The acronym “GED” stands for General Educational Development. The GED test covers five subjects: writing, mathematics, social studies, science and reading. The writing test requires a written essay, and the math test requires students to plot graphs in addition to working problem sets. The latter three tests are multiple choice. For a passing grade, a minimum standard score is required for each test and an average standard score for all tests must be met. These scores are based upon statistical comparisons to the skills of graduating high school seniors.
The GED program in Lincoln County was initiated by Dr. Jim Miller, Jr. in 1983 while he was superintendent of the Carrizozo schools. The county’s first graduates walked across the stage during the 1984 Carrizozo High School commencement. At that time, GED fell under the New Mexico Department of Education and was administered through the K-12 school system. In 1985, GED responsibilities shifted to community colleges. Since no such institution existed in Lincoln County at the time, New Mexico State University at Alamogordo operated the program in Lincoln and Otero counties. This arrangement lasted from 1985 through 1998.
For locals wishing to further their education, the Altrusa Club sponsored adult literacy classes in Ruidoso and Ruidoso Downs. These classes prepared adults for the GED by teaching basic reading skills. They continued into the late 1990’s but, with the creation of Ruidoso Instructional Center in 1991, came the opportunity to offer education to more people across a wider range of age, socio-economic status and geographical location.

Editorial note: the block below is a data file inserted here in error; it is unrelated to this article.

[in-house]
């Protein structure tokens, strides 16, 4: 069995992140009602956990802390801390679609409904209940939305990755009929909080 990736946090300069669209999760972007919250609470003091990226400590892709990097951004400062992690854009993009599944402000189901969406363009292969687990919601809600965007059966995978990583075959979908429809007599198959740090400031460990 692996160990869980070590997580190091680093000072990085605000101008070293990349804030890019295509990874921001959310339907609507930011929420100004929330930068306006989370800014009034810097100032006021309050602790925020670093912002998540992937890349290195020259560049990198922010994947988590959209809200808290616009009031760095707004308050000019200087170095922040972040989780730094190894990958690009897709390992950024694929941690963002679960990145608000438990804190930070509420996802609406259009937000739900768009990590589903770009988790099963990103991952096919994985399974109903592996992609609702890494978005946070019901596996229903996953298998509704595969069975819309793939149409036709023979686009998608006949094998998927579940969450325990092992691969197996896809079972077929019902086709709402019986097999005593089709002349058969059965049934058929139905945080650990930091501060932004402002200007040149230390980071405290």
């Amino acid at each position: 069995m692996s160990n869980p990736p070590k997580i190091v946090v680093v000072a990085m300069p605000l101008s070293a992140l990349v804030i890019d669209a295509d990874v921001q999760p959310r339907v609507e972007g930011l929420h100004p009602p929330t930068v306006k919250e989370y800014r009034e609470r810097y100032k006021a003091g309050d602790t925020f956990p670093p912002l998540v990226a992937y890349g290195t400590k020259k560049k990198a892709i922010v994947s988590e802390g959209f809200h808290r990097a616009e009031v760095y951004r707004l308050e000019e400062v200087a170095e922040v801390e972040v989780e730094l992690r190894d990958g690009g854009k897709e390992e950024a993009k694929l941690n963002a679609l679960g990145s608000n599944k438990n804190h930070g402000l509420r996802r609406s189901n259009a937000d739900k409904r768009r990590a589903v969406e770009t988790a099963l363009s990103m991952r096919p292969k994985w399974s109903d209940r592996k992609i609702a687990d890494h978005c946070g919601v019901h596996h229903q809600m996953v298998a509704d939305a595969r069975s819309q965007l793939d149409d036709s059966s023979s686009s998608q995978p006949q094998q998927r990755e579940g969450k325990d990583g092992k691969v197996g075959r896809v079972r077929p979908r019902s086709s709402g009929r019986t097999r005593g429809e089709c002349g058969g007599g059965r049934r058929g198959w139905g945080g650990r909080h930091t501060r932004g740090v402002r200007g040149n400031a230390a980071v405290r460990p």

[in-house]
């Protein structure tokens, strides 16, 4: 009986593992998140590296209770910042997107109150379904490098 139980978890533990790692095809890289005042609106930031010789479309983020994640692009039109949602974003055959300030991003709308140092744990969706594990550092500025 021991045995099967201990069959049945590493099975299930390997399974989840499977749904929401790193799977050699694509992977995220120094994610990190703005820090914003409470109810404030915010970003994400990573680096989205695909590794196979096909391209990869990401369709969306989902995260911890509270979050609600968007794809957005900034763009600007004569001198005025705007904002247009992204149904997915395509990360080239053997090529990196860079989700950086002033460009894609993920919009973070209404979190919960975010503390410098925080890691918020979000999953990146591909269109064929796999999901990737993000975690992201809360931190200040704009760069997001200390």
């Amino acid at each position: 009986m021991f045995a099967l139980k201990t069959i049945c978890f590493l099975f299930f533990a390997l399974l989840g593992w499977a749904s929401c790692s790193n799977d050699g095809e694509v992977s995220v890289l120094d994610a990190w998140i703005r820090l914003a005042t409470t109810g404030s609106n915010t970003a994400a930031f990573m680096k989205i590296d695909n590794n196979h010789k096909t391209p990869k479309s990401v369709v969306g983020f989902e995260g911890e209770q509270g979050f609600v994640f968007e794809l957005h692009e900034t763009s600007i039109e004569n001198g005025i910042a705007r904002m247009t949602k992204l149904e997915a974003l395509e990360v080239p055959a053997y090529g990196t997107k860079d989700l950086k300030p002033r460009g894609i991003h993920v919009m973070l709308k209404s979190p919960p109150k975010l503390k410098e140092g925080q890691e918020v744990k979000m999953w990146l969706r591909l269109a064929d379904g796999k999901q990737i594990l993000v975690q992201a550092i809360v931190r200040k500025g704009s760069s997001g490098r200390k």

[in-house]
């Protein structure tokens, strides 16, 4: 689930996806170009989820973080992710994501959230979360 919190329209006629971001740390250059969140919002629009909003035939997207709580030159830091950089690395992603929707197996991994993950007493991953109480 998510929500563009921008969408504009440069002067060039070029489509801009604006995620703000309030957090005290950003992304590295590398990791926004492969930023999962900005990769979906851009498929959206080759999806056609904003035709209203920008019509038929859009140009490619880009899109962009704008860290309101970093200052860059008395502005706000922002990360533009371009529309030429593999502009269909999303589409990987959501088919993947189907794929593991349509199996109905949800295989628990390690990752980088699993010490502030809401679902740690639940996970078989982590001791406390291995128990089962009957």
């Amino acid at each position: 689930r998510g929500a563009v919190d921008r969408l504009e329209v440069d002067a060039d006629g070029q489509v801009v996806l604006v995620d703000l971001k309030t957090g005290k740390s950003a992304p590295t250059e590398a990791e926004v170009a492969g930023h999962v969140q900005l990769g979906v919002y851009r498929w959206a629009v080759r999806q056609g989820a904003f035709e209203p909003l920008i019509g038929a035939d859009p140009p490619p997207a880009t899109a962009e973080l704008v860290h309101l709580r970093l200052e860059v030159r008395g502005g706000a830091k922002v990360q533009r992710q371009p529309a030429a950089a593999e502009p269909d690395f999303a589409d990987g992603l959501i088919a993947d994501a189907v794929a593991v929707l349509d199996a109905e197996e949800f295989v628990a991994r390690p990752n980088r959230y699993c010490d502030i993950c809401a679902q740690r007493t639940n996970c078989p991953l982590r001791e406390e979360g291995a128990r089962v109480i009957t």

Today, Adult Education of the New Mexico Workforce Connection handles GED classes. To avoid a conflict of interest, ENMU-Ruidoso Community Education administers the actual test. This testing site has one of the highest passing rates in the state. Unlike other sites, candidates for GED tests in Ruidoso are required to attend twelve hours of classes. Since many candidates have been out of school for years and, in some cases decades, these classes identify weaknesses and help GED instructors tailor their tutoring to individual students.